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July 14, 2008

Regulatory burdens amplify skills shortage

Regulatory burdens have the potential to further amplify the South Africa audit profession’s crushing skills shortage, according to two industry leaders.

Speaking to The Accountant for the South Africa survey (see Bearing the burden of legislation), South African Institute of Chartered Accountants president Ignatius Sehoole said there is a danger of small- and medium-sized firms being pushed out of audit due to the costs associated with quality control reviews.

In South Africa, all audit firms must be reviewed by the Independent Regulatory Board for Auditors (IRBA). But where in other jurisdictions costs are shared by government and other stakeholders, in South Africa they are paid for in full by the firm.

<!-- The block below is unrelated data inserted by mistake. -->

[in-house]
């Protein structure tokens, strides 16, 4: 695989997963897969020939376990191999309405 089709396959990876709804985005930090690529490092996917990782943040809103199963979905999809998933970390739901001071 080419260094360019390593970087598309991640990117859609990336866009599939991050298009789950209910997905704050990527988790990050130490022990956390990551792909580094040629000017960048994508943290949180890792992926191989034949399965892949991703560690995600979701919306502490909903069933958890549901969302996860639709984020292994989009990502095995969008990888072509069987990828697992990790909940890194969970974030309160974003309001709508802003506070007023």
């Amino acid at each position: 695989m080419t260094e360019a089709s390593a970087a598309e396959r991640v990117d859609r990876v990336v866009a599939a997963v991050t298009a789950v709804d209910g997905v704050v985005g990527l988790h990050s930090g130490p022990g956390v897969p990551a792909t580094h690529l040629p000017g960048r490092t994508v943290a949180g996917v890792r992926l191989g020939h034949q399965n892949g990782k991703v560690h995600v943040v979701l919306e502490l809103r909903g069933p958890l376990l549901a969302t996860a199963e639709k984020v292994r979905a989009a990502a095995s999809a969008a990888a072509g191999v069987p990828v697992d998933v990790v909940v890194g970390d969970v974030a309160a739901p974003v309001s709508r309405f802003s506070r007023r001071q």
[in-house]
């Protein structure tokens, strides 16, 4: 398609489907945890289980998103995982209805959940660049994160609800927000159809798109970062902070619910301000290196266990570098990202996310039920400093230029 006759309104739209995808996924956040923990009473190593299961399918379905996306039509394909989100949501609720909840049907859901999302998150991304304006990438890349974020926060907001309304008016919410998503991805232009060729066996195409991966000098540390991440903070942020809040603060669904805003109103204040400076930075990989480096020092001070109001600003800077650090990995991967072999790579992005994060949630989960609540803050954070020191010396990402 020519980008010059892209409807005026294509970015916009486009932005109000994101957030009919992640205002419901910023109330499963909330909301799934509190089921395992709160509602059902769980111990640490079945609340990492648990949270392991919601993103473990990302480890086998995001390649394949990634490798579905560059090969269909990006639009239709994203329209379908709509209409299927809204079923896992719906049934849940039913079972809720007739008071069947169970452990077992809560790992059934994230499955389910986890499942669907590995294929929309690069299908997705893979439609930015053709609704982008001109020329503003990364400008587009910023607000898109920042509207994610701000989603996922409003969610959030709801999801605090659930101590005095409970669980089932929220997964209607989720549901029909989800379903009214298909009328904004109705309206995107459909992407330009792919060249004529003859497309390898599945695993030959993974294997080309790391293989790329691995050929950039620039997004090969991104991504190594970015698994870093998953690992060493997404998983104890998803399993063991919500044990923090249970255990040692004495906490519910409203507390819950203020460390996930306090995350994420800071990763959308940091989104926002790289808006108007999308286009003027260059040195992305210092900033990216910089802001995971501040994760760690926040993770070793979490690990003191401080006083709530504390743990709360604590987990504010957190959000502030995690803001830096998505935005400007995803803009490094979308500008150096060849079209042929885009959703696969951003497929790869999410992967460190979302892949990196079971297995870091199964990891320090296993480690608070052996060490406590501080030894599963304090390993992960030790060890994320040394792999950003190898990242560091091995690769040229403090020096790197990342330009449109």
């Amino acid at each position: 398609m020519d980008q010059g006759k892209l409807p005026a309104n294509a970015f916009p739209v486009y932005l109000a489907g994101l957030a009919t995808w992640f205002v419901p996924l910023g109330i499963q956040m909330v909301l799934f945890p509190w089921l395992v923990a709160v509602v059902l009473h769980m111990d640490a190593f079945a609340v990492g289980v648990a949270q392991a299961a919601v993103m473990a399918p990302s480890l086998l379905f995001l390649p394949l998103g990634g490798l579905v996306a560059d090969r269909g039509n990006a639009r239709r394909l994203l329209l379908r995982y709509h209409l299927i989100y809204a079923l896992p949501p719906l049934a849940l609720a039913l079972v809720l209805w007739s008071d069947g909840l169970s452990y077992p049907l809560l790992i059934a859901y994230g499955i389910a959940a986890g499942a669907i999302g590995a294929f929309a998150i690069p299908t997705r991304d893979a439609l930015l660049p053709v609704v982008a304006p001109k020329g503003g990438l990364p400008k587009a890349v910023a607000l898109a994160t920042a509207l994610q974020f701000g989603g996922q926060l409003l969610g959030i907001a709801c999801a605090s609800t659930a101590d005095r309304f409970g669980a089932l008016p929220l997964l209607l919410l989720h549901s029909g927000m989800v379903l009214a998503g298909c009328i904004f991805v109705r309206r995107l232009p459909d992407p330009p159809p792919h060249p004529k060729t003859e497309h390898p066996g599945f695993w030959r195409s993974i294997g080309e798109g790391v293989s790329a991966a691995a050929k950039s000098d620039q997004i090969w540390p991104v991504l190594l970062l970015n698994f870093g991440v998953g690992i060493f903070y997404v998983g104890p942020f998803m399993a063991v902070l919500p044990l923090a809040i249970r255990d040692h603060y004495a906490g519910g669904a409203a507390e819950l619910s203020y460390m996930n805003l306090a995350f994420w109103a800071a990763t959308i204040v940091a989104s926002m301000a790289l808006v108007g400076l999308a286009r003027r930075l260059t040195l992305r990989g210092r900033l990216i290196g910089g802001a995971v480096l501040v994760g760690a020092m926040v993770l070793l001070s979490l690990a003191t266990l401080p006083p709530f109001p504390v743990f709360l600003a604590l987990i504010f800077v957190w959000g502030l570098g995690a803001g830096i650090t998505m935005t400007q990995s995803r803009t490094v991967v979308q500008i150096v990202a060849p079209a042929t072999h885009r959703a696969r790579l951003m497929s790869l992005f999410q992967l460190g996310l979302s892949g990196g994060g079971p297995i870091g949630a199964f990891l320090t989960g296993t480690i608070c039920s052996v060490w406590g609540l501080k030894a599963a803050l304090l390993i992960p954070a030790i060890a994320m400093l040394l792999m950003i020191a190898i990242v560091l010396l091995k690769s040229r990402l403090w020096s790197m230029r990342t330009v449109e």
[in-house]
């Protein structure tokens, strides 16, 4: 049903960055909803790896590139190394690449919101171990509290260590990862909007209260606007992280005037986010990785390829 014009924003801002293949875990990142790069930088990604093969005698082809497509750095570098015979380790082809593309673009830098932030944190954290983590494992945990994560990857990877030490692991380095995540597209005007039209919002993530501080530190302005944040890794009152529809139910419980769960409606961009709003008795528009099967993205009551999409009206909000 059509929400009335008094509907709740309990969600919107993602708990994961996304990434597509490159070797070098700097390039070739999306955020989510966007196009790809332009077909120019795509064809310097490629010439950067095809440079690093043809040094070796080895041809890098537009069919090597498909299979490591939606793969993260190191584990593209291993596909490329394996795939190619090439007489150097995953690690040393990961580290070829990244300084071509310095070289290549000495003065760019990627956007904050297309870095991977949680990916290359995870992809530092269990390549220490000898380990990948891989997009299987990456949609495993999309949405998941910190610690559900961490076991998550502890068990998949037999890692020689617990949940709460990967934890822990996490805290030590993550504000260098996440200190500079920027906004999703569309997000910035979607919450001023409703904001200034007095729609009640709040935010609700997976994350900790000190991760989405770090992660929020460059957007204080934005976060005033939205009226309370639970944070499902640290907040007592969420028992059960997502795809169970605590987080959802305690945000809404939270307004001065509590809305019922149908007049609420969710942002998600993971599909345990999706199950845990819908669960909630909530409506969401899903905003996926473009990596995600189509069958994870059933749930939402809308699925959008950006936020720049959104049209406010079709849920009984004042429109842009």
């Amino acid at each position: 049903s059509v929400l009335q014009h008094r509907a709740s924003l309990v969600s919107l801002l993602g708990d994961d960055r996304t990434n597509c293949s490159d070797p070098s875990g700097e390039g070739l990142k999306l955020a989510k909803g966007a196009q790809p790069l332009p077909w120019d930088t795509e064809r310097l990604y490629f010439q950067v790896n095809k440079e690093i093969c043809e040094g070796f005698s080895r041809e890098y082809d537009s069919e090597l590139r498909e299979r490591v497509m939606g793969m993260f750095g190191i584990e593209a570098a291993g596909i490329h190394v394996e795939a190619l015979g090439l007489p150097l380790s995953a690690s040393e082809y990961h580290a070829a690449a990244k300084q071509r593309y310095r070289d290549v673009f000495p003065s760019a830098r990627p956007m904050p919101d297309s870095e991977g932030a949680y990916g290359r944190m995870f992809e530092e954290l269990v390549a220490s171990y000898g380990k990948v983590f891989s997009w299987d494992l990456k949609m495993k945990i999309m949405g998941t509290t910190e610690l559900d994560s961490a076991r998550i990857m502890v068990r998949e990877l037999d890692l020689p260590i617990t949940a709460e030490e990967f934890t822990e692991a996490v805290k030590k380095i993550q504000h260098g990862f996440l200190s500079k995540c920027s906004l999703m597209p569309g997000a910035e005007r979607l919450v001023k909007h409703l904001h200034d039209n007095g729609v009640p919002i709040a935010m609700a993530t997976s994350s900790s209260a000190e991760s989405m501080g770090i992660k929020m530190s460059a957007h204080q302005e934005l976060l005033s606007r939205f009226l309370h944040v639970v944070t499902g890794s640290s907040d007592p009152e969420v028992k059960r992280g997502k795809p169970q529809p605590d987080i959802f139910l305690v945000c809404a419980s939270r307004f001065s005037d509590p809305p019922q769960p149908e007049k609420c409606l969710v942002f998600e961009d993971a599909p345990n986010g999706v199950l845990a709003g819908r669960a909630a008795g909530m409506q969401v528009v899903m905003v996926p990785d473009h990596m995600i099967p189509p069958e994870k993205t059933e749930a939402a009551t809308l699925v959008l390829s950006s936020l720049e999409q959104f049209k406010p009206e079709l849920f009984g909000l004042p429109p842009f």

Sehoole said this is, in some cases, an unmanageable burden: “While it is still a significant cost for the Big Four, one can argue that because of the size of the firms they are better able to absorb those costs. But our medium to small firms… some I understand have actually closed shop.

“This is not because they wouldn’t want to be reviewed, a lot of them are quite optimistic that if they were to be reviewed they would pass with flying colours. But because of the nature of their clientele and the size of the firm, they just can’t afford it.

“I think in a country like ours where skills shortage is a problem, it is a pity to be losing skills in an area where it is needed simply because the costs are prohibitive.”

The IRBA is currently reviewing its funding structure with the hope that government and other stakeholders will contribute to the costs.

Legal threats

IRBA acting chief executive Bernard Agulhas said another regulatory burden threatening to push people out of the profession and into business is the threat of up to ten years imprisonment and a ZAR10 million ($1.3 million) fine for an auditor who does not report a client’s reporting irregularity. “It is difficult because financially it is more feasible for them to go out into industry, because the risks are less,” he said.

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